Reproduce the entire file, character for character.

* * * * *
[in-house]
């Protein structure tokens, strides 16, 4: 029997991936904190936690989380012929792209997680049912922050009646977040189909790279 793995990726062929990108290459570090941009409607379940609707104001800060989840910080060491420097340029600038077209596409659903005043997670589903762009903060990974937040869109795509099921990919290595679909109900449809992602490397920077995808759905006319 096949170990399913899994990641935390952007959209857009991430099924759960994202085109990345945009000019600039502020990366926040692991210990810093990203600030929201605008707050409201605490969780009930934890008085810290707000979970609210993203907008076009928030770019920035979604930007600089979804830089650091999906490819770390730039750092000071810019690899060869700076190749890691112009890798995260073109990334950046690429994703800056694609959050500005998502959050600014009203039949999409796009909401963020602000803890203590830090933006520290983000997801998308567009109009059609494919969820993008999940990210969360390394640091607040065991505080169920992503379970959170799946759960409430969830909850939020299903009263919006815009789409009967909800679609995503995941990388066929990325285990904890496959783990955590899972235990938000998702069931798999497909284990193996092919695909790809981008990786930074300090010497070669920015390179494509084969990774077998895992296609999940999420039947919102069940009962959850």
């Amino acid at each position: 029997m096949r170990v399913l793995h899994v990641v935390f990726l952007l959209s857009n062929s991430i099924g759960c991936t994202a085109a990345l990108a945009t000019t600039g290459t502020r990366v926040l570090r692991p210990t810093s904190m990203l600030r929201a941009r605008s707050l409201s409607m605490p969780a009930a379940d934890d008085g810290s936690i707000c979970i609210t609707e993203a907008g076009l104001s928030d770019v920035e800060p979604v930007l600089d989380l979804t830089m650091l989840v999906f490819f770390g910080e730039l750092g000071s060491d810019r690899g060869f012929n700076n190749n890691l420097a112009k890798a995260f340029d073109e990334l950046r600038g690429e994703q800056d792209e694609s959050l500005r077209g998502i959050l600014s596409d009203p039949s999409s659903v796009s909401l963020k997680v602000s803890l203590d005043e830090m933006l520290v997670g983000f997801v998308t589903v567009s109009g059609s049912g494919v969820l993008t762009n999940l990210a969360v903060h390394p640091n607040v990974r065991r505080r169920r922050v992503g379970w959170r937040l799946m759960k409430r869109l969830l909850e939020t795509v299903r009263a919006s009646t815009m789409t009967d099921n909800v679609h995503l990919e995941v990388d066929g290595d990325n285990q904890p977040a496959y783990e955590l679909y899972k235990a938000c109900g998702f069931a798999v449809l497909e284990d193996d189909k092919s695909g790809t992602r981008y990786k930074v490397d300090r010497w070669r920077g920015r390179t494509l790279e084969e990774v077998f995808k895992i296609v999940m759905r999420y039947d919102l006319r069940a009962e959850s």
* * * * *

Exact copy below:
[in-house]
């Protein structure tokens, strides 16, 4: 029997991936904190936690989380012929792209997680049912922050009646977040189909790279 793995990726062929990108290459570090941009409607379940609707104001800060989840910080060491420097340029600038077209596409659903005043997670589903762009903060990974937040869109795509099921990919290595679909109900449809992602490397920077995808759905006319 096949170990399913899994990641935390952007959209857009991430099924759960994202085109990345945009000019600039502020990366926040692991210990810093990203600030929201605008707050409201605490969780009930934890008085810290707000979970609210993203907008076009928030770019920035979604930007600089979804830089650091999906490819770390730039750092000071810019690899060869700076190749890691112009890798995260073109990334950046690429994703800056694609959050500005998502959050600014009203039949999409796009909401963020602000803890203590830090933006520290983000997801998308567009109009059609494919969820993008999940990210969360390394640091607040065991505080169920992503379970959170799946759960409430969830909850939020299903009263919006815009789409009967909800679609995503995941990388066929990325285990904890496959783990955590899972235990938000998702069931798999497909284990193996092919695909790809981008990786930074300090010497070669920015390179494509084969990774077998895992296609999940999420039947919102069940009962959850």
């Amino acid at each position: 029997m096949r170990v399913l793995h899994v990641v935390f990726l952007l959209s857009n062929s991430i099924g759960c991936t994202a085109a990345l990108a945009t000019t600039g290459t502020r990366v926040l570090r692991p210990t810093s904190m990203l600030r929201a941009r605008s707050l409201s409607m605490p969780a009930a379940d934890d008085g810290s936690i707000c979970i609210t609707e993203a907008g076009l104001s928030d770019v920035e800060p979604v930007l600089d989380l979804t830089m650091l989840v999906f490819f770390g910080e730039l750092g000071s060491d810019r690899g060869f012929n700076n190749n890691l420097a112009k890798a995260f340029d073109e990334l950046r600038g690429e994703q800056d792209e694609s959050l500005r077209g998502i959050l600014s596409d009203p039949s999409s659903v796009s909401l963020k997680v602000s803890l203590d005043e830090m933006l520290v997670g983000f997801v998308t589903v567009s109009g059609s049912g494919v969820l993008t762009n999940l990210a969360v903060h390394p640091n607040v990974r065991r505080r169920r922050v992503g379970w959170r937040l799946m759960k409430r869109l969830l909850e939020t795509v299903r009263a919006s009646t815009m789409t009967d099921n909800v679609h995503l990919e995941v990388d066929g290595d990325n285990q904890p977040a496959y783990e955590l679909y899972k235990a938000c109900g998702f069931a798999v449809l497909e284990d193996d189909k092919s695909g790809t992602r981008y990786k930074v490397d300090r010497w070669r920077g920015r390179t494509l790279e084969e990774v077998f995808k895992i296609v999940m759905r999420y039947d919102l006319r069940a009962e959850s």